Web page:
A lot of scenes became a challenge, like the one on the merry-go-round. We wanted a scene where they’re talking, and you see one and then the other’s reaction, so we used a merry-go-round turning, with the camera going around the whole time at the same speed on the outside. And the merry-go-round changed because the actors talked, and stopped, and moved, and the cinematographer was following them. It was the kind of thing you have to do a lot of times because you cannot rehearse this and say, OK, now you move here, now you move there; the actors moved spontaneously. I told them, “Just do this in a natural way, and we’re going to find a way to make this work.”
DT: How many takes did you do?
FC: Not a lot. I don’t like to do a lot of takes, but sometimes we had to. It was more than five.
DT: How about the five-minute scene in the bedroom?
FC: Two takes. There were some scenes I rehearsed much more than others, scenes that have the whole complexity of the characters. These are scenes where the emotions change a lot; they start one way and finish in a completely different way. We built a very special set for the bedroom scene. For the dialogue, I just put the camera very close. Then he leaves and comes back, and I want them to be looking at each other eye to eye, even closer. For me, if you don’t believe in that scene, you’re not going to believe anything in the film. You must believe that she wants to be his lover, that she knows he’s married but she wants it anyway and that he wants her also and that’s why she wants him. People could say, Why does this woman want to stay with this guy? so the scene must really happen in front of the camera. But we were able to do it in two or three takes because the actors were very well prepared.
It was the same with the next scene on the beach, where they’re in the car and the camera is moving. We didn’t have much time. The beach was very far and we got there late in the day, so we didn’t have light for very long. We had half an hour to do everything, but the second time we did it, they got it.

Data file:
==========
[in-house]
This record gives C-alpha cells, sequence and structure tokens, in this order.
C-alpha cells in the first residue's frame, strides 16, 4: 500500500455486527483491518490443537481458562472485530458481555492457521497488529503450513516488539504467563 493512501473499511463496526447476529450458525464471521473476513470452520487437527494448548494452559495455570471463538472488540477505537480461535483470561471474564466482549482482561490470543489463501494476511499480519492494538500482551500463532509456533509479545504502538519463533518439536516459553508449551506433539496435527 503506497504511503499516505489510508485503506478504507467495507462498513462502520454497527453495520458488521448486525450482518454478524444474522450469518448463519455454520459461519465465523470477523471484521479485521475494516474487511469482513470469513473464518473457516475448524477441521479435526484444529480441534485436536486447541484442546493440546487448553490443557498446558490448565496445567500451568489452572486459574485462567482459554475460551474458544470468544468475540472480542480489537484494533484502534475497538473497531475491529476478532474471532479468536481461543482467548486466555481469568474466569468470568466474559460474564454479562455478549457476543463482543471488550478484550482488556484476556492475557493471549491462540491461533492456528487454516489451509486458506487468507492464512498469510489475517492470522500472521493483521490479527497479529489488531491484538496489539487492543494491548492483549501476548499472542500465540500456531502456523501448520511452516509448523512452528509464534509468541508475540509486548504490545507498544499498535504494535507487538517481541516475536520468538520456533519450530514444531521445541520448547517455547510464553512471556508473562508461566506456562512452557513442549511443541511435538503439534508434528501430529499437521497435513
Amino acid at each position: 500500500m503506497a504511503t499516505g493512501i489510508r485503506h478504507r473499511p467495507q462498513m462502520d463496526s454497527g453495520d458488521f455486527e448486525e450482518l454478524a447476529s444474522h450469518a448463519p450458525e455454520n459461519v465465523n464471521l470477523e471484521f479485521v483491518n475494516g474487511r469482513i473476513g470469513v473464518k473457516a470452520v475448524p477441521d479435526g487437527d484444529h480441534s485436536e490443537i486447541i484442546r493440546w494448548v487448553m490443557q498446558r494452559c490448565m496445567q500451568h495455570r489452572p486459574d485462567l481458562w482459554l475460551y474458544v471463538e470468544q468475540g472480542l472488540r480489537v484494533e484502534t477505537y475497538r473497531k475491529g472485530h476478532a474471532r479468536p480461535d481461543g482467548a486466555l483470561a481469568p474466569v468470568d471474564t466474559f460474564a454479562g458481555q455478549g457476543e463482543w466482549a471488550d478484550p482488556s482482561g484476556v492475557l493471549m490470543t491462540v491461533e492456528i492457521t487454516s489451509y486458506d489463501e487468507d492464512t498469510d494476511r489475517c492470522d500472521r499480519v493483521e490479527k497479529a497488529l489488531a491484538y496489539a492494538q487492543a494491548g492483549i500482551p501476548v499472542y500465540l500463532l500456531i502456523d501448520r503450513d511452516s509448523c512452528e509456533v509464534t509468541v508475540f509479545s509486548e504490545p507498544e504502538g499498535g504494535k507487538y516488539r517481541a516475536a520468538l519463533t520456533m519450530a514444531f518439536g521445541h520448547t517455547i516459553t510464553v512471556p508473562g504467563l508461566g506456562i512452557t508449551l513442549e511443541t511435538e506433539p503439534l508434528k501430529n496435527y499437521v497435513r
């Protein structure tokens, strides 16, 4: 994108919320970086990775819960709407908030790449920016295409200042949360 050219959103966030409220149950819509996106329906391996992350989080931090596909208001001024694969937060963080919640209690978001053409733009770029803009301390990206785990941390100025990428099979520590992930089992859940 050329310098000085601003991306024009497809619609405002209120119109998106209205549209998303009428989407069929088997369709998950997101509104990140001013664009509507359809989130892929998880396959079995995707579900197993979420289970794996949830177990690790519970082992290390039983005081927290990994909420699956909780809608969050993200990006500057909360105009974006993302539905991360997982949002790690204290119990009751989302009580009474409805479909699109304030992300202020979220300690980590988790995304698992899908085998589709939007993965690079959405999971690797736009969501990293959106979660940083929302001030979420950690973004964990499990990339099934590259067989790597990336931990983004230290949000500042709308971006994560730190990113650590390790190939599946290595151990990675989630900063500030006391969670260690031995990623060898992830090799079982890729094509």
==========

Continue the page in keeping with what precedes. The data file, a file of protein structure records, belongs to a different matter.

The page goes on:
DT: Let’s talk about the sound design, because that was the very first thing that struck me.
FC: I was very concerned about that. Nowadays, I think it’s the only thing we can make new and different. With mise-en-scene and shooting and camerawork we can do very fresh things but not completely new, whereas sound has a lot of things to explore yet dramatically, and not only with special effects. I work a lot with the same people—the cinematographer and editor—but the sound designer is the one I worked with more times than any other.
We thought about the sound design from the very beginning; I wrote it into the script. The sound designer did something that’s not so common in Brazil, though I think it’s more common in the United States: he also composed the sound track. He didn’t want to do this, but I insisted. I thought it would be better for the film because we were going to think about the music and the sound design as one thing. He went to all the sets and recorded the sounds around the place while the sound recordist was focused on the dialogue. He tried to use the real sounds of the places as much as he could, because we wanted to be like Japanese theater, where they use sound a lot to tell the story. I just used the music when I thought it was really necessary; when I can use something else, I do. I think it’s richer for the film.
At the end of the film, for instance, we have the sound of the crickets. When I shot the scene, there was this cricket very far away, but I thought, Let’s improve it—let’s use it like a musical note. When they’re fighting in the apartment, we used a jackhammer to make things more difficult; there’s also a car alarm the moment he approaches her. There are a lot of very subtle things that we introduce in the film: urban sounds that could be normal; dogs that bark in the night. We tried to use things in the right moment. I like it more than music to comment and bring the right emotion for the audience. When it really makes a difference, I use music. When the mistress starts telling her version of the story, we created the music using the sound of the train, where her lover works. The voice of the train station and the sound of the train were built with the music. It’s not the music and then the sound. For me that makes a difference for the sound design.